• I'll Stay with Culture

    I’ll Stay with Culture

    Family

  • Trust in God
  • Being respectful, especially to older people
  • Perseverance, forbearance
  • Fate
  • Debt of gratitude
  • Self-esteem
  • Showing compassion and sympathy
  • Helping neighbors
  • Community Spirit
  • Getting along
  • Discretion
  • Word of honor
  • Hospitality
  • Superstition
  • Shame

It’s funny but when most westerners and Europeans look at these elements, they seem to all agree that they hold some significance to them, either individually or as a whole. We will each think to ourselves, “…yes, that’s how it was when I was growing up…or, that’s how I was raised…or, that’s what I believe in!” Well? The big question is who is to blame for the evaporation and disappearance of all these values we hold so true?

Respect Given

Respect Given

When I am there, I appreciate the respect and admiration shown to me by my wife’s family, whether it be immediate family, or even the distant relatives. The respect and admiration I see shared at all levels of the family hierarchy and in society provides me with a good feeling, to include a certain warmth and acceptance. The feelings and the respect given me are mutual and the respect I have for Philippine society and culture are genuine. Choosing to move to and live in the Philippines is more than just some wild decision based upon the cost of living and nice beaches. For many of those that come to the Philippines to live, it’s the return to all the basic principles that is the real motive. It’s also about having and sharing in this deep respect for culture. Honesty, integrity, and respect are all results of adhering to time honored cultural values and practices, and mean so much more to those enjoying their Golden Years. There is so much more to understand about Philippine culture so I encourage anyone that is interested in visiting or living in the Philippines, or meeting and marrying a Filipina, to do the research and do the homework. It can be complicated – yet so simple. But you must be sure that what you seek is a simple life and the peace of mind of living in a culturally minded world.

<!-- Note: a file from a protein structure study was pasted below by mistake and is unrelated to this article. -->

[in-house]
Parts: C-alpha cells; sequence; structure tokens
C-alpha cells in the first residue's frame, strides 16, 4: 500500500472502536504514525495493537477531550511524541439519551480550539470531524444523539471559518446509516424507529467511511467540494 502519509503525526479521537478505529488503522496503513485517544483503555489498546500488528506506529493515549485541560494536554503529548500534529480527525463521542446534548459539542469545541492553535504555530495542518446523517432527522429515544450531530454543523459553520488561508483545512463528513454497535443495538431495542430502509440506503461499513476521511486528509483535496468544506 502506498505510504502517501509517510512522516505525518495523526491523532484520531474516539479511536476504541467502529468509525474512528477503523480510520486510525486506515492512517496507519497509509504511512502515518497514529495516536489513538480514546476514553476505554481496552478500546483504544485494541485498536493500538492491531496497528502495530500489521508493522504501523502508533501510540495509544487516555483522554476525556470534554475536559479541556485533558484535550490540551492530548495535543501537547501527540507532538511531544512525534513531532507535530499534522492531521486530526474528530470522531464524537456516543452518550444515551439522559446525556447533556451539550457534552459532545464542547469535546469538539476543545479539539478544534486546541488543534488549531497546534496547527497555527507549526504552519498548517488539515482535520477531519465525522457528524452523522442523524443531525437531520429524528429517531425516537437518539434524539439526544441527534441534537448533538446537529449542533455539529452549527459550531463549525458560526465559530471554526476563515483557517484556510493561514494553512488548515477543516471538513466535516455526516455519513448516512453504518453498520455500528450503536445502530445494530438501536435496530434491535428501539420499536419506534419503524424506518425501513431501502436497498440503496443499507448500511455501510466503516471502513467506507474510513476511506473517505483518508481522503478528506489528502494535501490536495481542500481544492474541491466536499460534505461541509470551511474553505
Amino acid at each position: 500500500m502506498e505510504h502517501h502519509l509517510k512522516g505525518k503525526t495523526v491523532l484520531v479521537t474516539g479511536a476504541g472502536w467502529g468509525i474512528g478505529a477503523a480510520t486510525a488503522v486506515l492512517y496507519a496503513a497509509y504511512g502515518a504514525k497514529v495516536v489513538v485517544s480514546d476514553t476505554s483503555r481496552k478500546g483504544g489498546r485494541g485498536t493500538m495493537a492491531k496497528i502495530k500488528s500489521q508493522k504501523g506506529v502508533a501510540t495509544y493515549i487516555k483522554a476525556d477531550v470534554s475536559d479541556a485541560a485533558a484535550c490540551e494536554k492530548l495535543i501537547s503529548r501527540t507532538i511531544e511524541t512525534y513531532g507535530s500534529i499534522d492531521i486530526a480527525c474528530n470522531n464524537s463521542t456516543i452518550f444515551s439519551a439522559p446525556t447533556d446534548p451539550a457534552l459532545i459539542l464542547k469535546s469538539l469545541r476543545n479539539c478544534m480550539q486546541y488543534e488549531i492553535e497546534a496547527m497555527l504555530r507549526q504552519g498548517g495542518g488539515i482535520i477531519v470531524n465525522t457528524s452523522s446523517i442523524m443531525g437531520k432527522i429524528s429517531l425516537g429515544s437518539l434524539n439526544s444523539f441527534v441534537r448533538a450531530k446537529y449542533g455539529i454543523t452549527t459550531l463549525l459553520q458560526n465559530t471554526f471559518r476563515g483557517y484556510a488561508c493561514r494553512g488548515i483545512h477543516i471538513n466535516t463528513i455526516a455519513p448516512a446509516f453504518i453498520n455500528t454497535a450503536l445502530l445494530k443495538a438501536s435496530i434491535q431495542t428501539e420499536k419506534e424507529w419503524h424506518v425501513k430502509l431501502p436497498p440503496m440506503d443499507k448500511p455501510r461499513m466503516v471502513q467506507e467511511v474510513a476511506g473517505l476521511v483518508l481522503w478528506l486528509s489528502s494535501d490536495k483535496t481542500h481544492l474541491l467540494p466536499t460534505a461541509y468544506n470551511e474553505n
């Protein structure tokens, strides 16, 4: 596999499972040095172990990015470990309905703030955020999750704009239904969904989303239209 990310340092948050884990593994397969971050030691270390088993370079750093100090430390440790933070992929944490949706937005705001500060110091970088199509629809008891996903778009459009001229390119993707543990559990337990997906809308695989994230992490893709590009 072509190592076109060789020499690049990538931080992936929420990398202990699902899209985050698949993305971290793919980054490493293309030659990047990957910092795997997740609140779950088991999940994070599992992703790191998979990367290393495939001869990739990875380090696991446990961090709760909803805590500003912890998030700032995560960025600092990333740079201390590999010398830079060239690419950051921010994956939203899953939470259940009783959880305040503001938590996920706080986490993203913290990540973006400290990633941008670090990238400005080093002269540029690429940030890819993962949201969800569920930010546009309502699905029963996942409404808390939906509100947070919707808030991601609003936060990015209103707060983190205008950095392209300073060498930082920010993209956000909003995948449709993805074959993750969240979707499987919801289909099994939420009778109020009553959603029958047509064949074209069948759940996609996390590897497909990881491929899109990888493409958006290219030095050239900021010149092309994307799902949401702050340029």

Roy and Dale Rogers

Roy and Dale Rogers

When I was little, I stayed glued to movies with Audie Murphey, Roy Rogers & Dale Evans, and Gene Autry, and watched all the old western shows like Gunsmoke, Have Gun, will Travel, Maverick, Big Valley, Wild Bill Hickok, and who could forget The Lone Ranger! I always wished I could turn back the clock and thought it would be so cool to return to the days of the wild, wild, west. Bank robbers, train robbers, and good guys in the white hats. All the cattle and horse roundups you could swing a lasso at. The campfires and chuckwagons, all the fancy shootin’ and gun slinging, the circling of the wagons and all the adventures of cowboys fighting Indians. All that buckaroo stuff! Well, I’m learning that one must be careful what they wish for. As life goes on in N. America and the western world, the cultures are changing…quickly. This time though, as I think about turning back the clock, it will be in my favor. I’ve grown up to realize that I no longer hold the desire to go back to the wild,wild, west. What I really want is peace, love,

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and serenity…oh yeah, and I’ll take my simple freedoms back.

14 thoughts on “Comparing Cultures – I Choose The Philippines

  1. What surprises me randy is how many expats on other sites claim that Filipinos are rude and if poor character. My experience is so far only as a tourist, but it is that most are gracious and respectful. I can’t say the same thing in my culture. Even I act rudely sometimes and it bothers me. One reason I want to retire in PI.